He feels no guilt when he whips us,
He rejoices when we are tanned,
Strange but true,
Man is a sadist.
The last time I saw mother was probably when I was a few months old. I remember her only vaguely now – only that she smelt like home, the wilderness of the jungle. I remembered how we would lie on a familiar grass patch in our home, looking skywards as she covered me with her trunk to keep me warm. Life now was very different. I recall being torn from her as she fought back. Would she have lived if she had not fought so hard to save me? I try not to think about that now.
I sat on my stool as I did every day. All of us sat on our stools in a circle. We just sat there. Blinding white lights were trained on us. Men, women and children watched us, saying and doing nothing to help. They are just eager for the show to start, to be entertained by us perching on stools and large rubber balls. It happened every day at the same time. Sometimes there was a moment of respite but not for long.
All of us quietly observed the Man as he paced to and fro. The Man was middle-aged of average height and bears a muscular physique. He was in his usual eccentric get-up: a jet black tuxedo with red highlights. Red arm straps were wrapped around his biceps. In addition, the right side of his shirt was embellished with fiery designs – which matched the equally fiery look in his eyes. As the stage lights gathered to shine at the Man, they dimmed everything in the room except his face and his soulless, merciless eyes.
The Man tapped on young Corey’s stool with his bull-hook. Corey flinched. He looked at his sister Connie, who nodded and he got off his stool. All of us waited for what the Man would instruct next. “Come,” he commanded. We watched helplessly as Corey bent and prostrated before the Man, shedding every bit of self respect he ever had. Everyone in the audience cheered and clapped loudly. It was maddening.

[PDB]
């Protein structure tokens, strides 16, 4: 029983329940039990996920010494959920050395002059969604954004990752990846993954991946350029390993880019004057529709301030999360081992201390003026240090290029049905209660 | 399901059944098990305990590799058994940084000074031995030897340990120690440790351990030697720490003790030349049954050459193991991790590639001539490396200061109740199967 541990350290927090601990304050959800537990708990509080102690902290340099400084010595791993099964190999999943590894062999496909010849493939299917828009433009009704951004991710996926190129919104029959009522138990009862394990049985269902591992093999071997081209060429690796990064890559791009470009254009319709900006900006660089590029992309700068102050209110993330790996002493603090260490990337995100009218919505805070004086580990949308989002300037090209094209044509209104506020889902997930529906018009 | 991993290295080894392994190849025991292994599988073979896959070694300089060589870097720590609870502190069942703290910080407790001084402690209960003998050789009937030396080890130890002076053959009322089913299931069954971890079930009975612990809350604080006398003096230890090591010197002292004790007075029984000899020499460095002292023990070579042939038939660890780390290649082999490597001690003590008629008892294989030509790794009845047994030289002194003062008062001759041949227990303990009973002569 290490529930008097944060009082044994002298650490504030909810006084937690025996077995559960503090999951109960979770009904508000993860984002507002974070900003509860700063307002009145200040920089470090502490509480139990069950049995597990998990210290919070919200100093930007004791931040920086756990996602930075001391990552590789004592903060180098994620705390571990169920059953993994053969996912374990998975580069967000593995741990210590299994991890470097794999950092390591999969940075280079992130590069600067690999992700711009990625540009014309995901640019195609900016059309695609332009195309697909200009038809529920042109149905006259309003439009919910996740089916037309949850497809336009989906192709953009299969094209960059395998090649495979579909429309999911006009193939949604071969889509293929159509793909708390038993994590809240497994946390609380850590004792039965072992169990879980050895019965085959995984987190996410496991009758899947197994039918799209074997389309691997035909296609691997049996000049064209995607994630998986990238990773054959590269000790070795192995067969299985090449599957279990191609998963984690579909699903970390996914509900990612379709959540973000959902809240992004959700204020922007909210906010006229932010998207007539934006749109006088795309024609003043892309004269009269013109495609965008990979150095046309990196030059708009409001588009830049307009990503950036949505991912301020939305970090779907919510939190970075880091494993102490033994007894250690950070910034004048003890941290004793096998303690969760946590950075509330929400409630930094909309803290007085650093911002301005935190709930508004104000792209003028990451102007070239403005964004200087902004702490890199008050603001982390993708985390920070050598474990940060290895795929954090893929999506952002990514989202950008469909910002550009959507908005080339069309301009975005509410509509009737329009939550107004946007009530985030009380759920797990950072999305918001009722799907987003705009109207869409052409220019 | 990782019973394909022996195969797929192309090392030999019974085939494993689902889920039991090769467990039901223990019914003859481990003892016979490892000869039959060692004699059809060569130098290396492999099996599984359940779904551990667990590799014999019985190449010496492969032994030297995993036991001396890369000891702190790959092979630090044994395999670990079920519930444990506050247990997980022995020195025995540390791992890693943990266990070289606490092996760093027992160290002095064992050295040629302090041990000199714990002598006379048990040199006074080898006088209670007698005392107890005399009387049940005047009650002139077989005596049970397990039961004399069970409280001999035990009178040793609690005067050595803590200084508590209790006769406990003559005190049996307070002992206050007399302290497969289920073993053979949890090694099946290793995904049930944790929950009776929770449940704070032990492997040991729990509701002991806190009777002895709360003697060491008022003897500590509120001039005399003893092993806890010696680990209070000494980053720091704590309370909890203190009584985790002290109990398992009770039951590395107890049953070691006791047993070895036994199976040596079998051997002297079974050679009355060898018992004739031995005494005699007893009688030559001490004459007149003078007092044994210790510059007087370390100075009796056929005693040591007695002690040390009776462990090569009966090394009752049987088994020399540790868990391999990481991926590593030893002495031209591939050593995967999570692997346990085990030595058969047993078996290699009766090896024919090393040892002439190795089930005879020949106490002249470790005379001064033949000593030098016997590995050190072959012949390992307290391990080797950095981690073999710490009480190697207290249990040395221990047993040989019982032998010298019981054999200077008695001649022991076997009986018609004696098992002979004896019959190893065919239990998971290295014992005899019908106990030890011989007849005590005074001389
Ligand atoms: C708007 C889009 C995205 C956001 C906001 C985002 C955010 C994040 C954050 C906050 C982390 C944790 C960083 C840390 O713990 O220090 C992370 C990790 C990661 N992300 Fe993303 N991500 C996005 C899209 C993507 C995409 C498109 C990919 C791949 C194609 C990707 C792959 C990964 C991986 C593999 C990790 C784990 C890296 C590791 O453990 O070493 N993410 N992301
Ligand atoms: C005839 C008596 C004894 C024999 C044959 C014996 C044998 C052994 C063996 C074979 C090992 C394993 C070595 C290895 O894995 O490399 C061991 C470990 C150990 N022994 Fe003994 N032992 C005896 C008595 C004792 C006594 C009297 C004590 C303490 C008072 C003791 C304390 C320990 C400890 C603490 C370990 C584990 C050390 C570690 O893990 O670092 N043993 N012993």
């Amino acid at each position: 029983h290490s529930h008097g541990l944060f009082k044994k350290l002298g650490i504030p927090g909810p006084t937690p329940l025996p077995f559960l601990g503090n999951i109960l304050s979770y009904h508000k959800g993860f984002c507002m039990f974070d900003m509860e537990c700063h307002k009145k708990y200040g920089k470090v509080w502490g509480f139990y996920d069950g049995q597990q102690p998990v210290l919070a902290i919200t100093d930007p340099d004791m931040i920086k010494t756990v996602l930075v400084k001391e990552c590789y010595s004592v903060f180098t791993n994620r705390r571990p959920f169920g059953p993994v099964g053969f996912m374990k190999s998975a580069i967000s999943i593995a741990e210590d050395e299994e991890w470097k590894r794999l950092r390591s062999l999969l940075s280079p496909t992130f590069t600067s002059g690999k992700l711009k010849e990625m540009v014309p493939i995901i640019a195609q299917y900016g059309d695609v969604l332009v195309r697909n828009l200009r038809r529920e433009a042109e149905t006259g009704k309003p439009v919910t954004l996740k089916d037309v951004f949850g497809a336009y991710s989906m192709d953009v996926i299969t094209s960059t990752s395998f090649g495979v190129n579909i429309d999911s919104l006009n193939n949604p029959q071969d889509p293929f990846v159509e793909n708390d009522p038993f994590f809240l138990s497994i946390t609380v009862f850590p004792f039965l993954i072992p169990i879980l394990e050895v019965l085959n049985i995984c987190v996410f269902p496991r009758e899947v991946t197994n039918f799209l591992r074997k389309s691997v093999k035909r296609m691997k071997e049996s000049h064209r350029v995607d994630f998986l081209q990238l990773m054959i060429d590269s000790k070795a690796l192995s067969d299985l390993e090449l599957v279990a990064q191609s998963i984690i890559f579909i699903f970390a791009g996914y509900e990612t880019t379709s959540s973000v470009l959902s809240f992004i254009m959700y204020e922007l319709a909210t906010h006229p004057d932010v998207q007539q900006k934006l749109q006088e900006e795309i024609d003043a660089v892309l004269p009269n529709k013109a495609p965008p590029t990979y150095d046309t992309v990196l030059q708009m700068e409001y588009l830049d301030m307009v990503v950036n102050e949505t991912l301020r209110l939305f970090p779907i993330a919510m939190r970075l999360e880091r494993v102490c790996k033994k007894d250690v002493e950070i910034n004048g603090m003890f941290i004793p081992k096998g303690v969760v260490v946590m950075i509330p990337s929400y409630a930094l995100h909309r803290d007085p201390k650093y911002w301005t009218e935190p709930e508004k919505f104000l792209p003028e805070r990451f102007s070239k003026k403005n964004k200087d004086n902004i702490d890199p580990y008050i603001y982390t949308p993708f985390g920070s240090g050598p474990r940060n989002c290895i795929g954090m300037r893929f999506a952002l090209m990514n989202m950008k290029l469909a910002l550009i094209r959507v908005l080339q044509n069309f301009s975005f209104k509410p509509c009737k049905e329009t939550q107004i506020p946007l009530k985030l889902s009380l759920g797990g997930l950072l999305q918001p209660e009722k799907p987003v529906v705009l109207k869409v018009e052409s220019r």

Next was old Kandula. Kandula was the oldest among us and he was named after a legendary war elephant given to a Sri Lankan prince. When we were back in our trailers, he loved to tell us bedtime stories about how the original Kandula and the prince grew up together. It eased us into slumber after the tiresome performances and rehearsals we had to go through almost every day. The legendary Kandula and the Sri Lankan prince, Dutugamumu, had been close companions throughout their lives. Found as an orphaned elephant – like us – and raised as a weapon to fight in war. Kandula served as Dutugamunu’s mount during the wars that led to the unification of Sri Lanka. The glorious victory of the prince and Kandula made history, as their names are remembered for millenniums. Hence our Kandula got his name because it means self-assertiveness and confidence. Kandula was like a father to the us. He was our knight in shining armour, our diamond that shone the brightest against the dark blue sky.
When I first started training at the circus, the first trick I learnt was balancing on a giant wooden chair with my hind legs. It was not in my nature. The chair wobbled violently as I lost my balance. Whenever my legs touched the ground, the Man would reward me with a whip. I could cry later that night, and Kandula would come up to me.
“There was an orphan I know,” Kandula once told me. “His name is Oliver Twist. He suffered a lot of hardships and unfortunate events throughout his life, but would not hesitate to fight whoever who insulted his mother. He is a defiant little rebel, and refuses to give in to his enemies. You can be like him too.”
“What do you mean?” I asked.
“You should learn to be strong-willed and independent, just like Oliver. I won’t always be here with you, one day you have to manage on your own.” Kandula replied.